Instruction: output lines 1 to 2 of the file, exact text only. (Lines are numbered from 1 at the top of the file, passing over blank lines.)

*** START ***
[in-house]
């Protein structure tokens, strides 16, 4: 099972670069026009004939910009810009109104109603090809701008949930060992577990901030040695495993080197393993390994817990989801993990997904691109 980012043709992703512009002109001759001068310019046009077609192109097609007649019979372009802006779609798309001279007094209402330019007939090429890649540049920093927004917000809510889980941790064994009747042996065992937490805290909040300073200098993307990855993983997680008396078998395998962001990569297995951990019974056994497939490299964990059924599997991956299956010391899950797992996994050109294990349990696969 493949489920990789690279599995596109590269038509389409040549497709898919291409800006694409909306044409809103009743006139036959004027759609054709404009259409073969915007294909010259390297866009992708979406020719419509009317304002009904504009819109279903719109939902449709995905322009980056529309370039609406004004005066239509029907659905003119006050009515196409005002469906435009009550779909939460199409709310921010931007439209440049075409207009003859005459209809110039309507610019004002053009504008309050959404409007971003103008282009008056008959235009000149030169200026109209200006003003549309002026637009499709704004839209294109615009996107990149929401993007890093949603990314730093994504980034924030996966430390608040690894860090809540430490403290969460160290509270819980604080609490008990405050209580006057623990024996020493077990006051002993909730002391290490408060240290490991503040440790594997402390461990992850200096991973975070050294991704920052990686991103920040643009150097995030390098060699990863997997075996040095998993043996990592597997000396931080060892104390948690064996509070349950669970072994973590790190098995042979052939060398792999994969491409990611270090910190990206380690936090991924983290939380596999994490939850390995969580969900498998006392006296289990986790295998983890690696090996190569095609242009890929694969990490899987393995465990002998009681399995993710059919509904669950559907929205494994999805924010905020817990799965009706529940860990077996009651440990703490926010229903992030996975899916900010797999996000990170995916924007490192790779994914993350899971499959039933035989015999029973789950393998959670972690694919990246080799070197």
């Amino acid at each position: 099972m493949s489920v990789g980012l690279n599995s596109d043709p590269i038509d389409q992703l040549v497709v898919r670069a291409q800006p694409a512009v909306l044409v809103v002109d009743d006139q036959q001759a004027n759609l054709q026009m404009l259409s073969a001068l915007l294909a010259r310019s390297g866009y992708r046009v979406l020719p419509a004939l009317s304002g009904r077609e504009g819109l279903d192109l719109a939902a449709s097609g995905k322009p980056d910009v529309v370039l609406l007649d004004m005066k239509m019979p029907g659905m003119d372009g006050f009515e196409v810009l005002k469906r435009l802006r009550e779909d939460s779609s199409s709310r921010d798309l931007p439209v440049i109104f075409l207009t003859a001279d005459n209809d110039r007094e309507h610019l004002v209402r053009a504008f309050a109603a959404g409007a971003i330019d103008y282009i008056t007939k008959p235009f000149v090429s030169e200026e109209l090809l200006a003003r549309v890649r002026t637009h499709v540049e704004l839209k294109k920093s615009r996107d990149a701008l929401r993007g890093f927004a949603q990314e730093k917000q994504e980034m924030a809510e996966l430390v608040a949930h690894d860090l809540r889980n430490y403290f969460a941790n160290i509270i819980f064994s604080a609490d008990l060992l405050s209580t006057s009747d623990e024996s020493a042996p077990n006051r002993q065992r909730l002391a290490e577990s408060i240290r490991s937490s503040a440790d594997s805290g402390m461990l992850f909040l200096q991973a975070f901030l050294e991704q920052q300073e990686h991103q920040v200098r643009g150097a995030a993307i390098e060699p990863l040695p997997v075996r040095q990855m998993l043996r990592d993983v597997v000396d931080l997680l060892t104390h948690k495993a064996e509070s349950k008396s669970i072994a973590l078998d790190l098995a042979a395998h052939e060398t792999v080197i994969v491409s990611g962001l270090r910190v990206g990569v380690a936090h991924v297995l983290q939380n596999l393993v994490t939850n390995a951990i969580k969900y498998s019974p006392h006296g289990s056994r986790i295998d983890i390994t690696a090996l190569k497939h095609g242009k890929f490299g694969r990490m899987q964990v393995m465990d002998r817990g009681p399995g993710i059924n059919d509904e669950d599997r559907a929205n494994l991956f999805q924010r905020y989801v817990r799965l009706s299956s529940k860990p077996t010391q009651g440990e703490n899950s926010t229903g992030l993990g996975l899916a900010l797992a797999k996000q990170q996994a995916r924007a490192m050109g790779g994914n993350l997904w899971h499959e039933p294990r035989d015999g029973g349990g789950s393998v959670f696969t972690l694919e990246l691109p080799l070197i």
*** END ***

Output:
[in-house]
């Protein structure tokens, strides 16, 4: 099972670069026009004939910009810009109104109603090809701008949930060992577990901030040695495993080197393993390994817990989801993990997904691109 980012043709992703512009002109001759001068310019046009077609192109097609007649019979372009802006779609798309001279007094209402330019007939090429890649540049920093927004917000809510889980941790064994009747042996065992937490805290909040300073200098993307990855993983997680008396078998395998962001990569297995951990019974056994497939490299964990059924599997991956299956010391899950797992996994050109294990349990696969 493949489920990789690279599995596109590269038509389409040549497709898919291409800006694409909306044409809103009743006139036959004027759609054709404009259409073969915007294909010259390297866009992708979406020719419509009317304002009904504009819109279903719109939902449709995905322009980056529309370039609406004004005066239509029907659905003119006050009515196409005002469906435009009550779909939460199409709310921010931007439209440049075409207009003859005459209809110039309507610019004002053009504008309050959404409007971003103008282009008056008959235009000149030169200026109209200006003003549309002026637009499709704004839209294109615009996107990149929401993007890093949603990314730093994504980034924030996966430390608040690894860090809540430490403290969460160290509270819980604080609490008990405050209580006057623990024996020493077990006051002993909730002391290490408060240290490991503040440790594997402390461990992850200096991973975070050294991704920052990686991103920040643009150097995030390098060699990863997997075996040095998993043996990592597997000396931080060892104390948690064996509070349950669970072994973590790190098995042979052939060398792999994969491409990611270090910190990206380690936090991924983290939380596999994490939850390995969580969900498998006392006296289990986790295998983890690696090996190569095609242009890929694969990490899987393995465990002998009681399995993710059919509904669950559907929205494994999805924010905020817990799965009706529940860990077996009651440990703490926010229903992030996975899916900010797999996000990170995916924007490192790779994914993350899971499959039933035989015999029973789950393998959670972690694919990246080799070197």